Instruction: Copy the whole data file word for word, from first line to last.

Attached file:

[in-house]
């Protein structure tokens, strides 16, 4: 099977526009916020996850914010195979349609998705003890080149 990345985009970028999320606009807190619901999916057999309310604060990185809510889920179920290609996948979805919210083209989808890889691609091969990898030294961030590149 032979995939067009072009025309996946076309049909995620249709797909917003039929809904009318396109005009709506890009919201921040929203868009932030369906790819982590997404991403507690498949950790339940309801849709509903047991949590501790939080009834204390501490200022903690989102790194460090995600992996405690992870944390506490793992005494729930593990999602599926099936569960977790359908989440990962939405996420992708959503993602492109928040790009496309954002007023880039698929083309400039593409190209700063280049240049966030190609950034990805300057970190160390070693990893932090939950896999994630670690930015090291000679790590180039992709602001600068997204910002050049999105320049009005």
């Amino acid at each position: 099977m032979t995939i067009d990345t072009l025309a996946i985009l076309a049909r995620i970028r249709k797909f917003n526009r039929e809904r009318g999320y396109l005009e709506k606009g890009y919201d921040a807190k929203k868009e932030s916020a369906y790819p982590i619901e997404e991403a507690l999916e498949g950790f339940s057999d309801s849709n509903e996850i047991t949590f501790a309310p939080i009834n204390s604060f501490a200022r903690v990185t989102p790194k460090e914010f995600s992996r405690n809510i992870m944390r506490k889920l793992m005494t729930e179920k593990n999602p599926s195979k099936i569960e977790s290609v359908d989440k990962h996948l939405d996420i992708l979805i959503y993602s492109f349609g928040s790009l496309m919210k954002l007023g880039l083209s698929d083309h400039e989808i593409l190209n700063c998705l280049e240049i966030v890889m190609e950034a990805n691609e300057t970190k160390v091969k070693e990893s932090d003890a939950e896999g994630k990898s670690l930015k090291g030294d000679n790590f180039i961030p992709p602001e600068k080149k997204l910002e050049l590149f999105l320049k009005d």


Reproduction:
[in-house]
């Protein structure tokens, strides 16, 4: 099977526009916020996850914010195979349609998705003890080149 990345985009970028999320606009807190619901999916057999309310604060990185809510889920179920290609996948979805919210083209989808890889691609091969990898030294961030590149 032979995939067009072009025309996946076309049909995620249709797909917003039929809904009318396109005009709506890009919201921040929203868009932030369906790819982590997404991403507690498949950790339940309801849709509903047991949590501790939080009834204390501490200022903690989102790194460090995600992996405690992870944390506490793992005494729930593990999602599926099936569960977790359908989440990962939405996420992708959503993602492109928040790009496309954002007023880039698929083309400039593409190209700063280049240049966030190609950034990805300057970190160390070693990893932090939950896999994630670690930015090291000679790590180039992709602001600068997204910002050049999105320049009005």
């Amino acid at each position: 099977m032979t995939i067009d990345t072009l025309a996946i985009l076309a049909r995620i970028r249709k797909f917003n526009r039929e809904r009318g999320y396109l005009e709506k606009g890009y919201d921040a807190k929203k868009e932030s916020a369906y790819p982590i619901e997404e991403a507690l999916e498949g950790f339940s057999d309801s849709n509903e996850i047991t949590f501790a309310p939080i009834n204390s604060f501490a200022r903690v990185t989102p790194k460090e914010f995600s992996r405690n809510i992870m944390r506490k889920l793992m005494t729930e179920k593990n999602p599926s195979k099936i569960e977790s290609v359908d989440k990962h996948l939405d996420i992708l979805i959503y993602s492109f349609g928040s790009l496309m919210k954002l007023g880039l083209s698929d083309h400039e989808i593409l190209n700063c998705l280049e240049i966030v890889m190609e950034a990805n691609e300057t970190k160390v091969k070693e990893s932090d003890a939950e896999g994630k990898s670690l930015k090291g030294d000679n790590f180039i961030p992709p602001e600068k080149k997204l910002e050049l590149f999105l320049k009005d």